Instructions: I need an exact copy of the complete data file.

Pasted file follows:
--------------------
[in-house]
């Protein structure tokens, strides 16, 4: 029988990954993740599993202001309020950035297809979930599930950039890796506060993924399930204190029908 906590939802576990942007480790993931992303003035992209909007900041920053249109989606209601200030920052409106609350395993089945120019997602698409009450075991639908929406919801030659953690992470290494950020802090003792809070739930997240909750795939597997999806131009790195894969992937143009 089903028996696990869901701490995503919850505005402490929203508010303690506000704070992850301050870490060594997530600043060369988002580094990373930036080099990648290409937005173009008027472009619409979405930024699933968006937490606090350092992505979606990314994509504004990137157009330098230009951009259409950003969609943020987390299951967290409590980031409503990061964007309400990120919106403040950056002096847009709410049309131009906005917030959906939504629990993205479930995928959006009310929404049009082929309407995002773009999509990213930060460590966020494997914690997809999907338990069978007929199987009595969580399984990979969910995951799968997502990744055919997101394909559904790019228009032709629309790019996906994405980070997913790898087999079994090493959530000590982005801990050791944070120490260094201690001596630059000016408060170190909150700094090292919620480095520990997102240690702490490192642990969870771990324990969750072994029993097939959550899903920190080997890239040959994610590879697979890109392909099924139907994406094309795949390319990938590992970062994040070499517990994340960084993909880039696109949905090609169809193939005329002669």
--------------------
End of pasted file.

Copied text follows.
[in-house]
């Protein structure tokens, strides 16, 4: 029988990954993740599993202001309020950035297809979930599930950039890796506060993924399930204190029908 906590939802576990942007480790993931992303003035992209909007900041920053249109989606209601200030920052409106609350395993089945120019997602698409009450075991639908929406919801030659953690992470290494950020802090003792809070739930997240909750795939597997999806131009790195894969992937143009 089903028996696990869901701490995503919850505005402490929203508010303690506000704070992850301050870490060594997530600043060369988002580094990373930036080099990648290409937005173009008027472009619409979405930024699933968006937490606090350092992505979606990314994509504004990137157009330098230009951009259409950003969609943020987390299951967290409590980031409503990061964007309400990120919106403040950056002096847009709410049309131009906005917030959906939504629990993205479930995928959006009310929404049009082929309407995002773009999509990213930060460590966020494997914690997809999907338990069978007929199987009595969580399984990979969910995951799968997502990744055919997101394909559904790019228009032709629309790019996906994405980070997913790898087999079994090493959530000590982005801990050791944070120490260094201690001596630059000016408060170190909150700094090292919620480095520990997102240690702490490192642990969870771990324990969750072994029993097939959550899903920190080997890239040959994610590879697979890109392909099924139907994406094309795949390319990938590992970062994040070499517990994340960084993909880039696109949905090609169809193939005329002669």